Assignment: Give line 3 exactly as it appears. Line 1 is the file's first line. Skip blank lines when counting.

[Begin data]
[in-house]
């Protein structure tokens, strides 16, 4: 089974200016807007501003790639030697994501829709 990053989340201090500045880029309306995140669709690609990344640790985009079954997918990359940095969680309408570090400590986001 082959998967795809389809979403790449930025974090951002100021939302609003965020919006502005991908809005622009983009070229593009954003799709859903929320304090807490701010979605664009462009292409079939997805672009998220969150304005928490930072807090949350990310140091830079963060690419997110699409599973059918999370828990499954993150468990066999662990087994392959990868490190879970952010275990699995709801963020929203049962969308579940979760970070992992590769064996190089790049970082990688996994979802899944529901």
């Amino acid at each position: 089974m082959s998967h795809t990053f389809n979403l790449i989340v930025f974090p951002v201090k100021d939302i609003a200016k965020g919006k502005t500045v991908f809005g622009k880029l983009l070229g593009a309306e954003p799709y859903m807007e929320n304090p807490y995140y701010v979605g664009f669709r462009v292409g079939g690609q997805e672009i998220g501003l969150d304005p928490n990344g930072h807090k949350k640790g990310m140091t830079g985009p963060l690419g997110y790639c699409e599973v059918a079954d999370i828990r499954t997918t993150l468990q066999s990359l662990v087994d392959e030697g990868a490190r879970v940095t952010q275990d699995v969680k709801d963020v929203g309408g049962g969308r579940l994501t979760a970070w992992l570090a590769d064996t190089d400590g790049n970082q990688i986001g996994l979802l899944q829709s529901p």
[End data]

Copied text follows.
């Amino acid at each position: 089974m082959s998967h795809t990053f389809n979403l790449i989340v930025f974090p951002v201090k100021d939302i609003a200016k965020g919006k502005t500045v991908f809005g622009k880029l983009l070229g593009a309306e954003p799709y859903m807007e929320n304090p807490y995140y701010v979605g664009f669709r462009v292409g079939g690609q997805e672009i998220g501003l969150d304005p928490n990344g930072h807090k949350k640790g990310m140091t830079g985009p963060l690419g997110y790639c699409e599973v059918a079954d999370i828990r499954t997918t993150l468990q066999s990359l662990v087994d392959e030697g990868a490190r879970v940095t952010q275990d699995v969680k709801d963020v929203g309408g049962g969308r579940l994501t979760a970070w992992l570090a590769d064996t190089d400590g790049n970082q990688i986001g996994l979802l899944q829709s529901p």